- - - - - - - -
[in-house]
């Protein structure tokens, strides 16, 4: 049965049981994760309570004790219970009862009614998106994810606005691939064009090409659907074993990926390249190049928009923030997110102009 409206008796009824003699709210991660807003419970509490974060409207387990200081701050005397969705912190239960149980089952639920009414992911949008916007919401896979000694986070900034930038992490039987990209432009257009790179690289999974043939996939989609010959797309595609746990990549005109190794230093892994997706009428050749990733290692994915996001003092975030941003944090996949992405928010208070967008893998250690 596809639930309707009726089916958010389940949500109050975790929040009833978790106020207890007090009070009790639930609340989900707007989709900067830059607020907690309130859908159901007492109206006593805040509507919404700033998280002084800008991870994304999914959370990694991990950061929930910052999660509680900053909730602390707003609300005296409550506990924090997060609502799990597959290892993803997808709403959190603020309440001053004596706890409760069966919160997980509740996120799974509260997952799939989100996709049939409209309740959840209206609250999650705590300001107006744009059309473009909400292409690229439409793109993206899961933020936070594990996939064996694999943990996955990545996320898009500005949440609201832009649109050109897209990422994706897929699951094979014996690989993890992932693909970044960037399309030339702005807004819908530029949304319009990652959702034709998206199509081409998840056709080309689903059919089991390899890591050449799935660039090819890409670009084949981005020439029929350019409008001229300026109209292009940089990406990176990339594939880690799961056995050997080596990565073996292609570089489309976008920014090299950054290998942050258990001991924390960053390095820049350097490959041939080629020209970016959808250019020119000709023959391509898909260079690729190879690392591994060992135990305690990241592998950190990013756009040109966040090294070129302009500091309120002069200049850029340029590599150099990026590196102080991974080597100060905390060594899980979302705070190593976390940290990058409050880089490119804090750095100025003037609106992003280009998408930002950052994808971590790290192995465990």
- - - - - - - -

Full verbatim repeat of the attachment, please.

[in-house]
């Protein structure tokens, strides 16, 4: 049965049981994760309570004790219970009862009614998106994810606005691939064009090409659907074993990926390249190049928009923030997110102009 409206008796009824003699709210991660807003419970509490974060409207387990200081701050005397969705912190239960149980089952639920009414992911949008916007919401896979000694986070900034930038992490039987990209432009257009790179690289999974043939996939989609010959797309595609746990990549005109190794230093892994997706009428050749990733290692994915996001003092975030941003944090996949992405928010208070967008893998250690 596809639930309707009726089916958010389940949500109050975790929040009833978790106020207890007090009070009790639930609340989900707007989709900067830059607020907690309130859908159901007492109206006593805040509507919404700033998280002084800008991870994304999914959370990694991990950061929930910052999660509680900053909730602390707003609300005296409550506990924090997060609502799990597959290892993803997808709403959190603020309440001053004596706890409760069966919160997980509740996120799974509260997952799939989100996709049939409209309740959840209206609250999650705590300001107006744009059309473009909400292409690229439409793109993206899961933020936070594990996939064996694999943990996955990545996320898009500005949440609201832009649109050109897209990422994706897929699951094979014996690989993890992932693909970044960037399309030339702005807004819908530029949304319009990652959702034709998206199509081409998840056709080309689903059919089991390899890591050449799935660039090819890409670009084949981005020439029929350019409008001229300026109209292009940089990406990176990339594939880690799961056995050997080596990565073996292609570089489309976008920014090299950054290998942050258990001991924390960053390095820049350097490959041939080629020209970016959808250019020119000709023959391509898909260079690729190879690392591994060992135990305690990241592998950190990013756009040109966040090294070129302009500091309120002069200049850029340029590599150099990026590196102080991974080597100060905390060594899980979302705070190593976390940290990058409050880089490119804090750095100025003037609106992003280009998408930002950052994808971590790290192995465990």